To assess changes in weld strength resulting from the various welding strategies employed herein, it was necessary to know the unwelded bulk material strength. The unwelded bulk strength of the unreinforced and glass-fiber-reinforced PA 6 and PA 66 material was measured in accordance with American Society for Testing and Materials (ASTM) D638, 1998. Tensile test pieces were cut from an injection moulded plaque in the traditional “dog bone” shape as is known in the art. Tensile strength was measured with a load applied in a direction perpendicular to that of the injection flow. This was done to allow for a direct comparison to the tensile strength of welded specimens, where the load was also applied in a direction perpendicular to that of the injection flow. All tensile testing was carried out with an Instron model 4202/5500R universal tensile testing machine (Instron, Canton, Mass.), with a cross head speed of 5 mm/min. The tensile strengths of the unwelded bulk materials are listed in Table 1. Strengths of the unreinforced materials are consistent with strengths reported in other studies. However, the reinforced material strengths are lower than the typical published data for these materials, due to the tensile load being applied in a direction perpendicular to the preferential fiber direction (discussed above). Normally, the reported strengths are measured by applying a load in a direction parallel to the direction of the reinforcing fibers and injection flow. Kagan 2001 reported that tensile strength and modulus of 33% GF PA 6 and PA 66 reaches a maximum value in the flow direction and up to 60% less in the transverse direction. This is consistent with the bulk strength findings presented here: for example PA 6 33% GF is reported to have a tensile strength of approximately 185 MPa (E.I. duPont de Nemours, 2001) with the load applied parallel to the injection flow direction, and in this work the strength is reported as 109 MPa.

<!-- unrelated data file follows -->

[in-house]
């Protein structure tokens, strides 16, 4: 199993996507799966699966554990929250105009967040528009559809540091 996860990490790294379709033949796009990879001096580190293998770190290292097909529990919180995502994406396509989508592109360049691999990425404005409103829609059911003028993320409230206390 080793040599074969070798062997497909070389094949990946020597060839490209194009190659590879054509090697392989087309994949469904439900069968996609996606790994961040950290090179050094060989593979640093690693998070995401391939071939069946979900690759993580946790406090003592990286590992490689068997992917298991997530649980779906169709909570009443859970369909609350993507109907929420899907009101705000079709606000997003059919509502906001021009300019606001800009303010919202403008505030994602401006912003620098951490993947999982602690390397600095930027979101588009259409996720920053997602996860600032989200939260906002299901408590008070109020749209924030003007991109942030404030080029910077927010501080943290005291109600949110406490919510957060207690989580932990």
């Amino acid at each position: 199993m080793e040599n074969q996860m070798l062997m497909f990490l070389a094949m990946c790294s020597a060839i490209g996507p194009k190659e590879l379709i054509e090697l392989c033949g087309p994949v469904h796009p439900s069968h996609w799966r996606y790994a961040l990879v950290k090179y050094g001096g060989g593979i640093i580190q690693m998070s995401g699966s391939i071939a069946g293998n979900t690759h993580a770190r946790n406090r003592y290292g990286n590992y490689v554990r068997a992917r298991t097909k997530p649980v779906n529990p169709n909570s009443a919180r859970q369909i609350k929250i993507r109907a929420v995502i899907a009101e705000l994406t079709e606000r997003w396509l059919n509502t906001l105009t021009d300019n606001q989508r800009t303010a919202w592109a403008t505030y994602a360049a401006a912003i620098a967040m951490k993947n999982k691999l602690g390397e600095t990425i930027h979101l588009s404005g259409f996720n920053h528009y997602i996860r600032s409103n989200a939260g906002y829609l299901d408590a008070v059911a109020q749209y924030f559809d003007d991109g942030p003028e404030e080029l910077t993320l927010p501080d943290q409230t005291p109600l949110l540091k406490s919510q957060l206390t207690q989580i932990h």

As no universally accepted test standard exists to evaluate vibration-welded polymeric joints, a method was developed based on both ASTM D 638 (1998) and International Standards Organization (ISO) 527 (1994) standards for tensile testing unwelded polymeric specimens. A Universal Instron tensile testing machine was used, with a cross head speed of 5 mm/min, and the distance between grips was set to approximately 60 mm. The traditional “dog bone” shape was not used to test welded joints, since the failure was expected to occur in the weaker weld joint. Instead, 13 mm-wide test pieces were cut from the central portion of welded specimens. At least five test pieces were examined for all weld conditions. The tensile load was applied perpendicular to the weld plane and thus perpendicular to the direction of the injection flow. This is identical to the load direction during the tensile testing of bulk material. End pieces of the welded specimens were reserved for SEM work to view cross-sections of the welds.